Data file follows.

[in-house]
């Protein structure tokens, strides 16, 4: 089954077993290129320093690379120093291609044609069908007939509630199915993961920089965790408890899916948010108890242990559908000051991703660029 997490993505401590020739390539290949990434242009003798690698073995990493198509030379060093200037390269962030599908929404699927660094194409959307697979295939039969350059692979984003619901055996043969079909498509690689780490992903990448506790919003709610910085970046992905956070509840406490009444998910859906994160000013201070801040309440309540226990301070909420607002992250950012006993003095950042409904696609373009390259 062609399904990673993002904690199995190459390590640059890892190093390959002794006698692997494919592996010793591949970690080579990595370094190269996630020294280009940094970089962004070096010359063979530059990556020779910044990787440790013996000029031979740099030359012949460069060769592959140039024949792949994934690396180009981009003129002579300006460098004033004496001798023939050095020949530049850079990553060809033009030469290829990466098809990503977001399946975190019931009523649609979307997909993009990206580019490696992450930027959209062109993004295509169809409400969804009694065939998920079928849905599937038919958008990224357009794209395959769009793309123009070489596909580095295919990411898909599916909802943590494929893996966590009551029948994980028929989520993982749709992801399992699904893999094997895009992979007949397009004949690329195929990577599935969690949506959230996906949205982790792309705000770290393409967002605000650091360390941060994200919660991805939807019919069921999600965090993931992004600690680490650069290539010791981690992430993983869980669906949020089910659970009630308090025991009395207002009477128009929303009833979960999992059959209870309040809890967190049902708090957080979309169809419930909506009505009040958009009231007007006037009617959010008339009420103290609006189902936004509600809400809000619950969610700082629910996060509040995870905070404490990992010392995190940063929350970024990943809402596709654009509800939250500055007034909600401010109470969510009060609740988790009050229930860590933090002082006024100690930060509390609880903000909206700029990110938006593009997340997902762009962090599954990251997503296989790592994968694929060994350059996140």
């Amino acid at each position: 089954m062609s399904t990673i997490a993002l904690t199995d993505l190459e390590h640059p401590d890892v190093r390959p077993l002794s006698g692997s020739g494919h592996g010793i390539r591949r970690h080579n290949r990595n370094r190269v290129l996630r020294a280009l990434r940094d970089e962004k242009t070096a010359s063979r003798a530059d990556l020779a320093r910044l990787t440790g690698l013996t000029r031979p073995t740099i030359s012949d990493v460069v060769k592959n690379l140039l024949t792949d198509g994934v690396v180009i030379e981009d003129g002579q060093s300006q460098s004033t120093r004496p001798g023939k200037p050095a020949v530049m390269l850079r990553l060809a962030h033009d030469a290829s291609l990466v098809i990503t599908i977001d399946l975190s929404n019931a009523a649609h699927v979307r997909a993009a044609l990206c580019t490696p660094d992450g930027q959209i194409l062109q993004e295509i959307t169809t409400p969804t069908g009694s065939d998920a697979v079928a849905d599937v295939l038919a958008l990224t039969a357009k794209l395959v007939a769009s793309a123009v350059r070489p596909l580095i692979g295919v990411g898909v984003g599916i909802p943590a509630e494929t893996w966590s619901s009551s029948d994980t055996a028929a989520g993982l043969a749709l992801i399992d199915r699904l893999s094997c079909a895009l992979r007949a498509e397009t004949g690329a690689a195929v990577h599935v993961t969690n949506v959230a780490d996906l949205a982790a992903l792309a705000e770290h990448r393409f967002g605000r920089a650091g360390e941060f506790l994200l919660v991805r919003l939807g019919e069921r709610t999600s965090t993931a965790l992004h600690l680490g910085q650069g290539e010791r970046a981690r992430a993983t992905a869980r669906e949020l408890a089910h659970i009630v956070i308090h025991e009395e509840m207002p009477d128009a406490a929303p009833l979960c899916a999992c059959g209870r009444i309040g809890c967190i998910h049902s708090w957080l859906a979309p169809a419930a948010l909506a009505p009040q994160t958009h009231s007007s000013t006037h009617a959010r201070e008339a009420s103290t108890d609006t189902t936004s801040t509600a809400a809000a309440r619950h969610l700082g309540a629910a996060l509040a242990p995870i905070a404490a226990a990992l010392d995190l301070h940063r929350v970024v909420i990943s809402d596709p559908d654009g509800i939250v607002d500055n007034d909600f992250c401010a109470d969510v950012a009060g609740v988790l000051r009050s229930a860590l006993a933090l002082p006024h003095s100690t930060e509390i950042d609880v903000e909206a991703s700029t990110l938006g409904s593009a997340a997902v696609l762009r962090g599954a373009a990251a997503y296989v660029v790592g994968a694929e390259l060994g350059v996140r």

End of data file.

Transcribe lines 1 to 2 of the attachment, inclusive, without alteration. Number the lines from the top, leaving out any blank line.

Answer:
[in-house]
């Protein structure tokens, strides 16, 4: 089954077993290129320093690379120093291609044609069908007939509630199915993961920089965790408890899916948010108890242990559908000051991703660029 997490993505401590020739390539290949990434242009003798690698073995990493198509030379060093200037390269962030599908929404699927660094194409959307697979295939039969350059692979984003619901055996043969079909498509690689780490992903990448506790919003709610910085970046992905956070509840406490009444998910859906994160000013201070801040309440309540226990301070909420607002992250950012006993003095950042409904696609373009390259 062609399904990673993002904690199995190459390590640059890892190093390959002794006698692997494919592996010793591949970690080579990595370094190269996630020294280009940094970089962004070096010359063979530059990556020779910044990787440790013996000029031979740099030359012949460069060769592959140039024949792949994934690396180009981009003129002579300006460098004033004496001798023939050095020949530049850079990553060809033009030469290829990466098809990503977001399946975190019931009523649609979307997909993009990206580019490696992450930027959209062109993004295509169809409400969804009694065939998920079928849905599937038919958008990224357009794209395959769009793309123009070489596909580095295919990411898909599916909802943590494929893996966590009551029948994980028929989520993982749709992801399992699904893999094997895009992979007949397009004949690329195929990577599935969690949506959230996906949205982790792309705000770290393409967002605000650091360390941060994200919660991805939807019919069921999600965090993931992004600690680490650069290539010791981690992430993983869980669906949020089910659970009630308090025991009395207002009477128009929303009833979960999992059959209870309040809890967190049902708090957080979309169809419930909506009505009040958009009231007007006037009617959010008339009420103290609006189902936004509600809400809000619950969610700082629910996060509040995870905070404490990992010392995190940063929350970024990943809402596709654009509800939250500055007034909600401010109470969510009060609740988790009050229930860590933090002082006024100690930060509390609880903000909206700029990110938006593009997340997902762009962090599954990251997503296989790592994968694929060994350059996140």